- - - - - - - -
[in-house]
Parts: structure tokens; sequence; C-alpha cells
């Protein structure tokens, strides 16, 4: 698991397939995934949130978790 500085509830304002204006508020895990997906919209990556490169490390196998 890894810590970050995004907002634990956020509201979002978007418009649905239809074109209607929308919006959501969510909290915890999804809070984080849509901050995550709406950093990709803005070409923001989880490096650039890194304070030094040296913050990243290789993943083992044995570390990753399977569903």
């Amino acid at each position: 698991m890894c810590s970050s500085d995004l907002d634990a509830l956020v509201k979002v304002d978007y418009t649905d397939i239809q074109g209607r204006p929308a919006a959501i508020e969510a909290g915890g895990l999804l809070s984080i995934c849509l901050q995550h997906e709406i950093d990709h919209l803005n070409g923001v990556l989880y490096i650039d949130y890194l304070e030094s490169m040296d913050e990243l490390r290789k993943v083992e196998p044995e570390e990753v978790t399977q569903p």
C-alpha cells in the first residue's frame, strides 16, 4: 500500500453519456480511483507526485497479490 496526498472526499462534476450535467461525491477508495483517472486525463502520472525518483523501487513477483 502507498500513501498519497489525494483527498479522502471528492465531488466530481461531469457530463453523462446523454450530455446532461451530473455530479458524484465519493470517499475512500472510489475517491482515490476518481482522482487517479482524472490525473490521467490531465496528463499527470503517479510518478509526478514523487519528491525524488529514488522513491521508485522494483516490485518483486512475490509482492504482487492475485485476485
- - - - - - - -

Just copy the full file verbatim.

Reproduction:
[in-house]
Parts: structure tokens; sequence; C-alpha cells
């Protein structure tokens, strides 16, 4: 698991397939995934949130978790 500085509830304002204006508020895990997906919209990556490169490390196998 890894810590970050995004907002634990956020509201979002978007418009649905239809074109209607929308919006959501969510909290915890999804809070984080849509901050995550709406950093990709803005070409923001989880490096650039890194304070030094040296913050990243290789993943083992044995570390990753399977569903």
């Amino acid at each position: 698991m890894c810590s970050s500085d995004l907002d634990a509830l956020v509201k979002v304002d978007y418009t649905d397939i239809q074109g209607r204006p929308a919006a959501i508020e969510a909290g915890g895990l999804l809070s984080i995934c849509l901050q995550h997906e709406i950093d990709h919209l803005n070409g923001v990556l989880y490096i650039d949130y890194l304070e030094s490169m040296d913050e990243l490390r290789k993943v083992e196998p044995e570390e990753v978790t399977q569903p």
C-alpha cells in the first residue's frame, strides 16, 4: 500500500453519456480511483507526485497479490 496526498472526499462534476450535467461525491477508495483517472486525463502520472525518483523501487513477483 502507498500513501498519497489525494483527498479522502471528492465531488466530481461531469457530463453523462446523454450530455446532461451530473455530479458524484465519493470517499475512500472510489475517491482515490476518481482522482487517479482524472490525473490521467490531465496528463499527470503517479510518478509526478514523487519528491525524488529514488522513491521508485522494483516490485518483486512475490509482492504482487492475485485476485